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300-Level Interdisciplinary Course  
UI-357      Early American Political Thought
Catalog Description

A critical historical analysis and philosophical examination of the origins and development of early American political thought articulated in the classic works of significant American political theorists.

Course Content

This course consists of a critical examination of the origins and development of early American political thought. Extensive analysis of several major selections by theorists have made a major contribution to early American political thought. This particular course will analyze political theoretical concepts, normative principles and issues from the interconnected interdisciplinary perspectives of politics (political systems), culture, religion, and social philosophy (social systems), and ethical theory (behavioral systems).

Nature of Course

Students will be encouraged to develop competency working in the area of ethical justification by applying moral principles and logical arguments to normative problems and issues in political theory. Students will be encouraged to participate in an active Socratic dialogue with the instructor and with other students. At the end of each session, a series of analytical questions will be posed to students. Students will be required to respond orally to such questions in the following session. This particular course will use a "Great Books" approach.

Student Expectations
  1. To attend consistently all scheduled classes and to be prepared in all assigned work.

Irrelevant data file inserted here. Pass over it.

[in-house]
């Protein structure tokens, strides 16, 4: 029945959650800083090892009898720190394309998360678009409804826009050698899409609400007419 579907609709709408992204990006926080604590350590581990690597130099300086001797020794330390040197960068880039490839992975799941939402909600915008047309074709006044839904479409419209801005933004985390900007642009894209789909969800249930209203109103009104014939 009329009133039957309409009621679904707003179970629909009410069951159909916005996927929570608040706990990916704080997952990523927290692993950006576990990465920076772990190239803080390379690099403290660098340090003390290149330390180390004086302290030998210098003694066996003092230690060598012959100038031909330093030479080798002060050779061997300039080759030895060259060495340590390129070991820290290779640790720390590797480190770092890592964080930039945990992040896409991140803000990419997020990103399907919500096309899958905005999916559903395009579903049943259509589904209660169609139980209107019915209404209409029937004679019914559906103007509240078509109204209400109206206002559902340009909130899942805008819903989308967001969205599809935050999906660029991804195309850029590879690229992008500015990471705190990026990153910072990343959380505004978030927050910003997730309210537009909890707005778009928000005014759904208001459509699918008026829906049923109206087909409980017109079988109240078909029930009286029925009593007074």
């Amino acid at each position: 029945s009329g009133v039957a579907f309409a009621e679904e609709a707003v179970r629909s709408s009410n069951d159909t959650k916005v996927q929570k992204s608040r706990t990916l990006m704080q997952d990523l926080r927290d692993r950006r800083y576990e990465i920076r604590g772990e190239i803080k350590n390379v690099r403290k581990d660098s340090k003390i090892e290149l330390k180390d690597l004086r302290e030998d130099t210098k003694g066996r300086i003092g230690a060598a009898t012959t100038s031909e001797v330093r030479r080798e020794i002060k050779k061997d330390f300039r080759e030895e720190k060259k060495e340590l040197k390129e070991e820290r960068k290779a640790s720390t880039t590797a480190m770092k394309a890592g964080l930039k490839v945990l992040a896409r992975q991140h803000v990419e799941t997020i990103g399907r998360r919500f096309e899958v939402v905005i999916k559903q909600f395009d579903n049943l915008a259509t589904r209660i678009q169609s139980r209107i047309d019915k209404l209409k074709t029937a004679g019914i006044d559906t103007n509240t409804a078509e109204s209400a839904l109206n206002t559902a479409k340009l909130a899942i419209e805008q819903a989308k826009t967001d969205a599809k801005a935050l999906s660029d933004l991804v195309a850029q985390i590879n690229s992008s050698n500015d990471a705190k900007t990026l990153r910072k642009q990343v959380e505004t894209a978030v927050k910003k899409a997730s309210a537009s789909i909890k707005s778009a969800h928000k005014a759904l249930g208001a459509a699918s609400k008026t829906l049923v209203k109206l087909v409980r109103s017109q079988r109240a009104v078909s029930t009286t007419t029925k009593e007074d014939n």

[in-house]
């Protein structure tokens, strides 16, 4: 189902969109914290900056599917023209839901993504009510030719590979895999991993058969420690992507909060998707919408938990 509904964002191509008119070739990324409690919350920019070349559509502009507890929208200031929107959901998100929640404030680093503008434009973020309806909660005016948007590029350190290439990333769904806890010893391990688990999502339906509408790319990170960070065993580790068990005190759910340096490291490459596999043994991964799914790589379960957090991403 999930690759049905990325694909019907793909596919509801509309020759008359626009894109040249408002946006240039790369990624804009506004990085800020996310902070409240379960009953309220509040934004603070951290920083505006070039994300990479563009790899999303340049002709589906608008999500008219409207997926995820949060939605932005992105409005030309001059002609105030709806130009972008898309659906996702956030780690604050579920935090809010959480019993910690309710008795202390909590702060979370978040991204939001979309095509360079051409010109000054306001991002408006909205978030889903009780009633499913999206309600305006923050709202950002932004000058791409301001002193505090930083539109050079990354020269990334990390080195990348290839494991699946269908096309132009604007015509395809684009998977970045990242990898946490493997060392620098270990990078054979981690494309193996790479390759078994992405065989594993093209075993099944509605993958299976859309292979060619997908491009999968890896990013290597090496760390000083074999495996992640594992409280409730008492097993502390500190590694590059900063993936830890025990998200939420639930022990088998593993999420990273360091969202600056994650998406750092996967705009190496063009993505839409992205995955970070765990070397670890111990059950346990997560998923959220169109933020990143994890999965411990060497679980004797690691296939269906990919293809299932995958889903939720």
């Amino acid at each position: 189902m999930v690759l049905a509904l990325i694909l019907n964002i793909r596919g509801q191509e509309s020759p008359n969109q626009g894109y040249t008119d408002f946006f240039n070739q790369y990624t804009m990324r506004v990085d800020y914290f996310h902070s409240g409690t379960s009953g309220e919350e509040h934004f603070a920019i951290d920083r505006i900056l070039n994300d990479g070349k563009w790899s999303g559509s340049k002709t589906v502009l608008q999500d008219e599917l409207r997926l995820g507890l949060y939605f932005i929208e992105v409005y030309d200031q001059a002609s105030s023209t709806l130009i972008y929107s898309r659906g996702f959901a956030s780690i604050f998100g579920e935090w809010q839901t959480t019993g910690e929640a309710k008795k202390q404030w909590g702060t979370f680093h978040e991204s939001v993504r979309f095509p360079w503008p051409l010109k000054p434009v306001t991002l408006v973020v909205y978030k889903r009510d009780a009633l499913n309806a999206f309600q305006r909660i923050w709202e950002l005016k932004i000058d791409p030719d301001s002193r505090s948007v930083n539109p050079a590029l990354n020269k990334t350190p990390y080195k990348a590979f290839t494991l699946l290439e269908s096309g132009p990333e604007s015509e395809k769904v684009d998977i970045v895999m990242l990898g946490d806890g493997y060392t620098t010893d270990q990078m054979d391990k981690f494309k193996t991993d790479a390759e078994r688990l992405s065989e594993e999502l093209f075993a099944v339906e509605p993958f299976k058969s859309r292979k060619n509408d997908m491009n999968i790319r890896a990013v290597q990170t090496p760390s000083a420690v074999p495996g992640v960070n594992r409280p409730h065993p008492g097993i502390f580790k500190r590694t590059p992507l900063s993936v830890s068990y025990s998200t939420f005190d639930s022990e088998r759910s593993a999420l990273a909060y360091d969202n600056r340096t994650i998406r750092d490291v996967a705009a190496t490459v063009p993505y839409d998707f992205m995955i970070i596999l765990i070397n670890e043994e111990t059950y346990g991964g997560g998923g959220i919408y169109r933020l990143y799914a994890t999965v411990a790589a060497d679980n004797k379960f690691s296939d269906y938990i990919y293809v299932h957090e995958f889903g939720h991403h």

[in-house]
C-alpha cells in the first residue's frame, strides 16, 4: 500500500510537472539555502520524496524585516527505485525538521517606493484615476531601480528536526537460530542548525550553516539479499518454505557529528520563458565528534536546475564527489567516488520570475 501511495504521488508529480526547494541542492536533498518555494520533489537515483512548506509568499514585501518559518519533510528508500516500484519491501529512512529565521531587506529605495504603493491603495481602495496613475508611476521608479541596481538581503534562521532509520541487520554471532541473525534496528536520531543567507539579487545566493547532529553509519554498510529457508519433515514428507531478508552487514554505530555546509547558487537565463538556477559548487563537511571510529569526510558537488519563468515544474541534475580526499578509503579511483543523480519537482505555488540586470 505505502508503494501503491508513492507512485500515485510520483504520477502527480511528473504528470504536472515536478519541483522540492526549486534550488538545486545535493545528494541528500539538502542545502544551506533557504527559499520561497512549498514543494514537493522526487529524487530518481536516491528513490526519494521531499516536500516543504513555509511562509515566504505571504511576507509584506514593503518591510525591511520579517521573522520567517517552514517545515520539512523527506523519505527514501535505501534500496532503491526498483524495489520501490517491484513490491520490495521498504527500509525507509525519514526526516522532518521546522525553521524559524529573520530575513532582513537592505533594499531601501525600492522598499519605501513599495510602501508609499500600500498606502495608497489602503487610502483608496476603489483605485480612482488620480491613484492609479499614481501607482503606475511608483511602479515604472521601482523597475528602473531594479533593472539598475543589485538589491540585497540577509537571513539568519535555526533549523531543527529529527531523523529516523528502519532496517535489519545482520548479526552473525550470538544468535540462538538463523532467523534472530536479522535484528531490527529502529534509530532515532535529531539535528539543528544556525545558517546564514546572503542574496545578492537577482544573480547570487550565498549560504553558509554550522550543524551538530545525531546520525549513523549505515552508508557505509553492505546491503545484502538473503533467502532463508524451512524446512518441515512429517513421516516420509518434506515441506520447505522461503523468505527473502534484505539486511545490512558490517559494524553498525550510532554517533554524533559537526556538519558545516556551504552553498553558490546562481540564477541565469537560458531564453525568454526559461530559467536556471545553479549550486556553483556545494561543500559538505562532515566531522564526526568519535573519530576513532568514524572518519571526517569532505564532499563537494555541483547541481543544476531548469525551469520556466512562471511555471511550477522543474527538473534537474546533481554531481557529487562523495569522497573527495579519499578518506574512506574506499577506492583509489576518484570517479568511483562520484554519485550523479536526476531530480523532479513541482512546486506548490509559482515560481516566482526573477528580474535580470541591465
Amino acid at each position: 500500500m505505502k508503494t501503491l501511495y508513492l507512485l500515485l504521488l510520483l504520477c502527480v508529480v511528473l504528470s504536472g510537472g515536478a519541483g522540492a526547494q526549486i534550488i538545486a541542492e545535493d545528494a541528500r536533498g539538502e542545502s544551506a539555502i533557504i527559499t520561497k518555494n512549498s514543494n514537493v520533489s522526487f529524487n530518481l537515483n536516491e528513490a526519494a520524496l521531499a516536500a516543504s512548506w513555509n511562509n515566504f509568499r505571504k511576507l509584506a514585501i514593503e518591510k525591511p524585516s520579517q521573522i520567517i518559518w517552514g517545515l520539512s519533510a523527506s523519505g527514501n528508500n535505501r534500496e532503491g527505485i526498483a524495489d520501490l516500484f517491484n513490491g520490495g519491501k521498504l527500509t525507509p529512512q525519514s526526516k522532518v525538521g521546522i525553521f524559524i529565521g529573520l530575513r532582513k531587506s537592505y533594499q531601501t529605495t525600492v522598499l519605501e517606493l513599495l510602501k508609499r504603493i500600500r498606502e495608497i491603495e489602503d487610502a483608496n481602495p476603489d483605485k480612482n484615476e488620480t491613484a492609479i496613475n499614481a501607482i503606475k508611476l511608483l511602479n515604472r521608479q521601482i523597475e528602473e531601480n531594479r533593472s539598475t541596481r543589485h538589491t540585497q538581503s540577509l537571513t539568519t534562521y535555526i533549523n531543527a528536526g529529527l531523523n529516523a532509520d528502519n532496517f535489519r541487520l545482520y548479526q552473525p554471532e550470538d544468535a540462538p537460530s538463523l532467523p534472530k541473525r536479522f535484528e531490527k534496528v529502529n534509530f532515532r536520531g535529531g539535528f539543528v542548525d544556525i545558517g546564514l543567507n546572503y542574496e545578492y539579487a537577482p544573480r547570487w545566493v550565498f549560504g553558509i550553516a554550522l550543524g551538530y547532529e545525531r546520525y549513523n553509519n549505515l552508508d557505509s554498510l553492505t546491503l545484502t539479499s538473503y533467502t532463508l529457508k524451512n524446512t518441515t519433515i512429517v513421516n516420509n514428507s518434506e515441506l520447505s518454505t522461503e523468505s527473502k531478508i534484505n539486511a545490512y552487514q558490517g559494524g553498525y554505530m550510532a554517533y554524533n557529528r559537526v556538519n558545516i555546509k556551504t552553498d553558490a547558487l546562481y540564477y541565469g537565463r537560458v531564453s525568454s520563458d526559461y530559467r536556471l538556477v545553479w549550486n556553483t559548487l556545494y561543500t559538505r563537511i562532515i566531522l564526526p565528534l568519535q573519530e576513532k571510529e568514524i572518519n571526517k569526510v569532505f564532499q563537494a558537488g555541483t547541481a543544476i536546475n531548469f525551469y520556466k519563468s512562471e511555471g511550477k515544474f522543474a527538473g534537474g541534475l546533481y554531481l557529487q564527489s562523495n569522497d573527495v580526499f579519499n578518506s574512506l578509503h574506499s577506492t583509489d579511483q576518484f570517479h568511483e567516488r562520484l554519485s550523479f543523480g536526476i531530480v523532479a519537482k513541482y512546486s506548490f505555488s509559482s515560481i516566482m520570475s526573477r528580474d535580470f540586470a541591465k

2. To participate and to engage actively in class discussion and dialogue with other students and the instructor.
  3. To maintain diligently a systematic set of class notes and to finish all required reading assignments on time.
  4. To take three major examinations (including a final exam), that will be composites of objective questions (multiple choice and/or identification) and analytical essay questions in which they clearly demonstrate comprehension of the critical thinking skills and substantive material of the course.
  5. To prepare and respond orally to a series of analytical questions posed at the end of each prior session.
  6. To prepare an oral presentation on a political philosophical issue or normative concept.
  7. To prepare an interdisciplinary (10-15 page) written research paper.
  8. To comprehend the diverse conceptual frames of reference by which various political theories are designed and articulated.
  9. To be able critically to evaluate scholarly research in the discipline of political theory.

Political Systems (PS-103 or PS104), a course in Social Systems and a course in Behavioral Systems.



Credit Hours 3